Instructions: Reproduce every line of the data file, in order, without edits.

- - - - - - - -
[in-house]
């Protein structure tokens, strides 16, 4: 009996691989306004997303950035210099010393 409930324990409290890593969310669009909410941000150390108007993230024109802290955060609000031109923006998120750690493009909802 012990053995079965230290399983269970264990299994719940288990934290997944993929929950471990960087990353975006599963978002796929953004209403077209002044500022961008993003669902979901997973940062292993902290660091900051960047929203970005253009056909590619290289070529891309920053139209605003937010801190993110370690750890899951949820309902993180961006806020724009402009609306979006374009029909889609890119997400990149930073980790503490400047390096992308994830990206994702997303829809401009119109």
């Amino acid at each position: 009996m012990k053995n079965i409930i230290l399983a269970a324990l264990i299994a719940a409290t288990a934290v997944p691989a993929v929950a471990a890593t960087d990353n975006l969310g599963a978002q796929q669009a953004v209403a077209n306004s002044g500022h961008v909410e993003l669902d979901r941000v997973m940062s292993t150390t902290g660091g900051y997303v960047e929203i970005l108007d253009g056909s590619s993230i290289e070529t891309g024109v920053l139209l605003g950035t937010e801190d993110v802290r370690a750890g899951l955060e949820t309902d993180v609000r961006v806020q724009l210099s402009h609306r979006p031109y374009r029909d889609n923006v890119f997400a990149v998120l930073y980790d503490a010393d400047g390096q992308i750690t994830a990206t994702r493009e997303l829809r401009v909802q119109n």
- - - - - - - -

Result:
[in-house]
């Protein structure tokens, strides 16, 4: 009996691989306004997303950035210099010393 409930324990409290890593969310669009909410941000150390108007993230024109802290955060609000031109923006998120750690493009909802 012990053995079965230290399983269970264990299994719940288990934290997944993929929950471990960087990353975006599963978002796929953004209403077209002044500022961008993003669902979901997973940062292993902290660091900051960047929203970005253009056909590619290289070529891309920053139209605003937010801190993110370690750890899951949820309902993180961006806020724009402009609306979006374009029909889609890119997400990149930073980790503490400047390096992308994830990206994702997303829809401009119109």
């Amino acid at each position: 009996m012990k053995n079965i409930i230290l399983a269970a324990l264990i299994a719940a409290t288990a934290v997944p691989a993929v929950a471990a890593t960087d990353n975006l969310g599963a978002q796929q669009a953004v209403a077209n306004s002044g500022h961008v909410e993003l669902d979901r941000v997973m940062s292993t150390t902290g660091g900051y997303v960047e929203i970005l108007d253009g056909s590619s993230i290289e070529t891309g024109v920053l139209l605003g950035t937010e801190d993110v802290r370690a750890g899951l955060e949820t309902d993180v609000r961006v806020q724009l210099s402009h609306r979006p031109y374009r029909d889609n923006v890119f997400a990149v998120l930073y980790d503490a010393d400047g390096q992308i750690t994830a990206t994702r493009e997303l829809r401009v909802q119109n």